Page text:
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CEO Resignation Lifts Motorola

Analysts unanimously praise the step, saying new management could streamline the company.



caught a bid in premarket trading Monday as analysts rejoiced over the resignation of CEO Chris Galvin.

The shares were recently up 97 cents, or nearly 9%, to $12.06 on Instinet.

Merrill Lynch upgraded the mobile-phone company to a buy following news of Galvin's resignation, which was announced Friday. The brokerage said new blood could usher in an era of streamlining at the company, "including the possible disposal of under-performing or non-synergistic assets."

Merrill said a sum-of-the-parts analysis indicates Motorola is worth about $15, applying a discount for its portfolio structure but assuming further restructuring under Galvin's successor.

Galvin, whose grandfather founded Motorola, announced his decision after the markets closed on Friday, saying, "While I have achieved substantial results, the board and I do not share the same view of the company's pace, strategy and progress at this stage of the turnaround. Accordingly, it is time for me to pass the baton to new leadership."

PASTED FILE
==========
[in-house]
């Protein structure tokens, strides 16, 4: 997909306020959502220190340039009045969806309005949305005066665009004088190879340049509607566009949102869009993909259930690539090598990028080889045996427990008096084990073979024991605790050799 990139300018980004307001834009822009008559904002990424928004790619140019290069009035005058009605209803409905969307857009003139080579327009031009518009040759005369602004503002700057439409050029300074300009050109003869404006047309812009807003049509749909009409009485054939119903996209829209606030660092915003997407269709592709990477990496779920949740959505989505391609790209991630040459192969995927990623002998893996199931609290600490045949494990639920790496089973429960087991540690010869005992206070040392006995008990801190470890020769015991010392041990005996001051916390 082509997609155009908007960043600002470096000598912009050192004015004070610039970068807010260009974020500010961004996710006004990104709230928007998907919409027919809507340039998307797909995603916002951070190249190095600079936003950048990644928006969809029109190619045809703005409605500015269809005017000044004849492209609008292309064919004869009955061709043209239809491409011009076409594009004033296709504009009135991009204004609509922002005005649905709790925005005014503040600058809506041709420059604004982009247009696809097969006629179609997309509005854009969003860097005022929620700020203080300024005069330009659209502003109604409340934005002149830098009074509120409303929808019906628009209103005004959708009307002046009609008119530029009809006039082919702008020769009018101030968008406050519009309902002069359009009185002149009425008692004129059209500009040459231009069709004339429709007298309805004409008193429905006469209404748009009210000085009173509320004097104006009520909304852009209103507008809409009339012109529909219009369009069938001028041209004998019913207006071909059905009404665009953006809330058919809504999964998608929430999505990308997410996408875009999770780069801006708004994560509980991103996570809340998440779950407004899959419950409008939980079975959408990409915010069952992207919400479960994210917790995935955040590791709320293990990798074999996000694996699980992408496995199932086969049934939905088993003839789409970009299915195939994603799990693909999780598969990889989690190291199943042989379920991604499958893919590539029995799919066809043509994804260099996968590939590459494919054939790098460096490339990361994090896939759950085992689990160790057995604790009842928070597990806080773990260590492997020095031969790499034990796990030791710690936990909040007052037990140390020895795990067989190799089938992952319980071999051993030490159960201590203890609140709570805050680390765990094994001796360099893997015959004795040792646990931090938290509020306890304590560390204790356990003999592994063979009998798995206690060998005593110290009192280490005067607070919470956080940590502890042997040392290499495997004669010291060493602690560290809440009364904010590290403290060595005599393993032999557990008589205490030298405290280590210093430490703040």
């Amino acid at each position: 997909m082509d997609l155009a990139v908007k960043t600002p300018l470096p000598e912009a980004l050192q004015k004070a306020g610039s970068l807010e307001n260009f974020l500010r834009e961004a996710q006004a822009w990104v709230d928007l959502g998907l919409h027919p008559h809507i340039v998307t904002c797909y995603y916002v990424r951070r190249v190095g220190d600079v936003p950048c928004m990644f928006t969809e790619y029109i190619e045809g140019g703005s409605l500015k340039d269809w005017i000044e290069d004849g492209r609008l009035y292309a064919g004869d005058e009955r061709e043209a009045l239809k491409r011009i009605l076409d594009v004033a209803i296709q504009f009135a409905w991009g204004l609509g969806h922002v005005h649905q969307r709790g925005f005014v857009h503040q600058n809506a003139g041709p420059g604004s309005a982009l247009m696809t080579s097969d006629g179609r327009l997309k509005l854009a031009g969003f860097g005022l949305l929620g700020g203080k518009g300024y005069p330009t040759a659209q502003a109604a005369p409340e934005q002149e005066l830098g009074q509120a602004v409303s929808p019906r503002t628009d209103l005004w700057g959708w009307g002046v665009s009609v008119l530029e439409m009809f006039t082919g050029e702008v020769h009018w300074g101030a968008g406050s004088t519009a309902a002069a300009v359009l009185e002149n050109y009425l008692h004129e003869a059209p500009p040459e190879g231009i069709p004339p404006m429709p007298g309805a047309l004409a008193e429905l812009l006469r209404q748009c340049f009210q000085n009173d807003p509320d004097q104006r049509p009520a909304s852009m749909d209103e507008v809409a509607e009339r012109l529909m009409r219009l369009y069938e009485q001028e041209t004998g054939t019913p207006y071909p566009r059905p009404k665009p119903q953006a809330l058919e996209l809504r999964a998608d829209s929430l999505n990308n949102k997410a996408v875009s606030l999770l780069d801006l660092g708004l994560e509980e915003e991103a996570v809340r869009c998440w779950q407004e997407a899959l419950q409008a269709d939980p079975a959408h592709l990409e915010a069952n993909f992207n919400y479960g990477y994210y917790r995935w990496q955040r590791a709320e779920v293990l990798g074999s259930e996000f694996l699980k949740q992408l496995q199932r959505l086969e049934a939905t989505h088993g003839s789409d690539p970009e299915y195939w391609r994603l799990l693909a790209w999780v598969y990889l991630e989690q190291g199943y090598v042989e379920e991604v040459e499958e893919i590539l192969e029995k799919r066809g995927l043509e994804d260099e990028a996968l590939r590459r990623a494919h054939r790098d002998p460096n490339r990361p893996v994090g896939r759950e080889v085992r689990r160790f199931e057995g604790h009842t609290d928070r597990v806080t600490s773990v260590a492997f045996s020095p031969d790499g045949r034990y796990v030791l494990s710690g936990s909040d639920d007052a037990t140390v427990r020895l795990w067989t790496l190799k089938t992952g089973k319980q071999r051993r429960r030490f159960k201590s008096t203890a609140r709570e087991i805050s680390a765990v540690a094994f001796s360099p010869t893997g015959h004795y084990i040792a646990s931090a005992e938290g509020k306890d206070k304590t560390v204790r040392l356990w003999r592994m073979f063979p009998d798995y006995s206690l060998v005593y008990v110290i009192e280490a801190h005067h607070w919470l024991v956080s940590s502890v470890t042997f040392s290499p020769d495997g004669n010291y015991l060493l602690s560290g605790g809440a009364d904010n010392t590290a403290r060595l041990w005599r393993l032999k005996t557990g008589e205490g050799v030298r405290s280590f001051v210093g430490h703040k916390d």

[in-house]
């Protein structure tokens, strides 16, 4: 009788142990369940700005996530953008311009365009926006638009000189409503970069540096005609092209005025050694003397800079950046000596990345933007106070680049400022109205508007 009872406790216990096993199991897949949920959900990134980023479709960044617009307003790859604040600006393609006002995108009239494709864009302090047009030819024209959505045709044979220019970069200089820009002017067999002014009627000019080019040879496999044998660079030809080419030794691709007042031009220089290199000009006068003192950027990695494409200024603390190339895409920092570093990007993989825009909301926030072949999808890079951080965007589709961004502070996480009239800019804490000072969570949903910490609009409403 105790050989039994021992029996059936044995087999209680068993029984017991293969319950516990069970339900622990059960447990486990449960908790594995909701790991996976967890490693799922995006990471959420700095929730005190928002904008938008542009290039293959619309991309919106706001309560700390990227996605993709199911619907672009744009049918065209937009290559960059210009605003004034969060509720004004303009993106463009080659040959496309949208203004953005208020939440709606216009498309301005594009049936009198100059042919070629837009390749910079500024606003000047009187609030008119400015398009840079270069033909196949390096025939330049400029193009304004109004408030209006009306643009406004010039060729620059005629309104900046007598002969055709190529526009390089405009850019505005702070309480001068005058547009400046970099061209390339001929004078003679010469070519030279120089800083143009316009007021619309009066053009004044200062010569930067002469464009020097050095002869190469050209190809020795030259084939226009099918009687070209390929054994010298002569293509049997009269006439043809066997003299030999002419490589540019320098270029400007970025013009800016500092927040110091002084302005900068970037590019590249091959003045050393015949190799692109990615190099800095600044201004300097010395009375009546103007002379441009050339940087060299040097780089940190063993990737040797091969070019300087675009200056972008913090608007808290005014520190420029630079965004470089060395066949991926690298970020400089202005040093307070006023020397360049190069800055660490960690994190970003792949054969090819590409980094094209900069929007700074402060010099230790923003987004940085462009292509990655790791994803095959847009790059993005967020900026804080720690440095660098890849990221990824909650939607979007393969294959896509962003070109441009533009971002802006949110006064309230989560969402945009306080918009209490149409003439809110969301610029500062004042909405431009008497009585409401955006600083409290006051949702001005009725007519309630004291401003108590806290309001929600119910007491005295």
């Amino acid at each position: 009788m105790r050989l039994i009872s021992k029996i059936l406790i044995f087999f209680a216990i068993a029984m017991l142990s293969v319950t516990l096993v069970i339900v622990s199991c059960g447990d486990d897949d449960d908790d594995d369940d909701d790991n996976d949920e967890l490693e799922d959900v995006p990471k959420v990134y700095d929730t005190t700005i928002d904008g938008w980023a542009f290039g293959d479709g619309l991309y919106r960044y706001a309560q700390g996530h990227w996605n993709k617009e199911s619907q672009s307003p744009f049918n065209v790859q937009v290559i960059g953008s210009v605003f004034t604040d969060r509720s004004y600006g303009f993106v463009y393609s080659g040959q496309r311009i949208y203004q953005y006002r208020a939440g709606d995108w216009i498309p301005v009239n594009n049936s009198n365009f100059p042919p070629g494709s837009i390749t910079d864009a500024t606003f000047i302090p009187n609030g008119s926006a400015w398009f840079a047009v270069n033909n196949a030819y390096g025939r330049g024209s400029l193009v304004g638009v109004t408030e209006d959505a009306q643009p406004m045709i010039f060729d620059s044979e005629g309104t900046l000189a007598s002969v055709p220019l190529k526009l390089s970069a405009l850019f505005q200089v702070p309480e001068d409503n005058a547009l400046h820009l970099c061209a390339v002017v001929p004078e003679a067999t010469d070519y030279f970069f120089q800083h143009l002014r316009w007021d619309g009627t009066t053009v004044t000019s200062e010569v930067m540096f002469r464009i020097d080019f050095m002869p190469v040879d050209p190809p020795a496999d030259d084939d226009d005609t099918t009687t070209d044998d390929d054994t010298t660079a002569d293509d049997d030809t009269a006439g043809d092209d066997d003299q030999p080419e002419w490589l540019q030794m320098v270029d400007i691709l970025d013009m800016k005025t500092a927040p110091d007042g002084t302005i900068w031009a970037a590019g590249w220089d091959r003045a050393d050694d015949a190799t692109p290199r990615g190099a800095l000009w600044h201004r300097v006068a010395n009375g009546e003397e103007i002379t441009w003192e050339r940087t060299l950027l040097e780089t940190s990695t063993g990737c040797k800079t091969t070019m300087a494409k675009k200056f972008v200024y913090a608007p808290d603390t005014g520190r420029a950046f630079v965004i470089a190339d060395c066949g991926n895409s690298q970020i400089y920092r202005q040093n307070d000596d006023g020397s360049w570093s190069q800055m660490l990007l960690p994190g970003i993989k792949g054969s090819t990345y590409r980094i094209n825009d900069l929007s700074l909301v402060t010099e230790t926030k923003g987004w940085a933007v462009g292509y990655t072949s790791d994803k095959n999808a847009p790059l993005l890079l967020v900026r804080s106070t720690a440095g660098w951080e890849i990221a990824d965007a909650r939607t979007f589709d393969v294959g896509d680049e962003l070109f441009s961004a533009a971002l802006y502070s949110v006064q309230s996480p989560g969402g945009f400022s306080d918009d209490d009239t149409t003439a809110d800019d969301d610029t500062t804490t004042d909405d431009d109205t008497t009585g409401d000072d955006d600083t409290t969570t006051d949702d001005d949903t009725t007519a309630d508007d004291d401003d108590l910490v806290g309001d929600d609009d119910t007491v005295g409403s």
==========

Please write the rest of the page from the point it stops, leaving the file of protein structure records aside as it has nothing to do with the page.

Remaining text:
Deutsche Bank upgraded the shares to hold from sell and set a 12-month price target of $12.

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"While Motorola remains a very challenging environment and will continue to struggle in several of its key business areas, the company's segmented technologies do possess intrinsic value that can be better realized under strong leadership," Deutsche Bank wrote.

Galvin has been blamed by many for Motorola's loss of market share, particularly in cell-phone handsets, where it now trails


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. Motorola dominated that market in the mid '90s, and was slow to see the potential in low-cost phones.

Morgan Stanley upgraded the stock to overweight and predicted investors will start to believe in Motorola's long-term prospects.

"We believe investors will look through our second-half of 2003 handset and semiconductor concerns and perceive the pending management change as a driver for change at one or more of Motorola's struggling business units," Morgan Stanley wrote.

The company has seen a year-over-year decline in revenue for five straight quarters.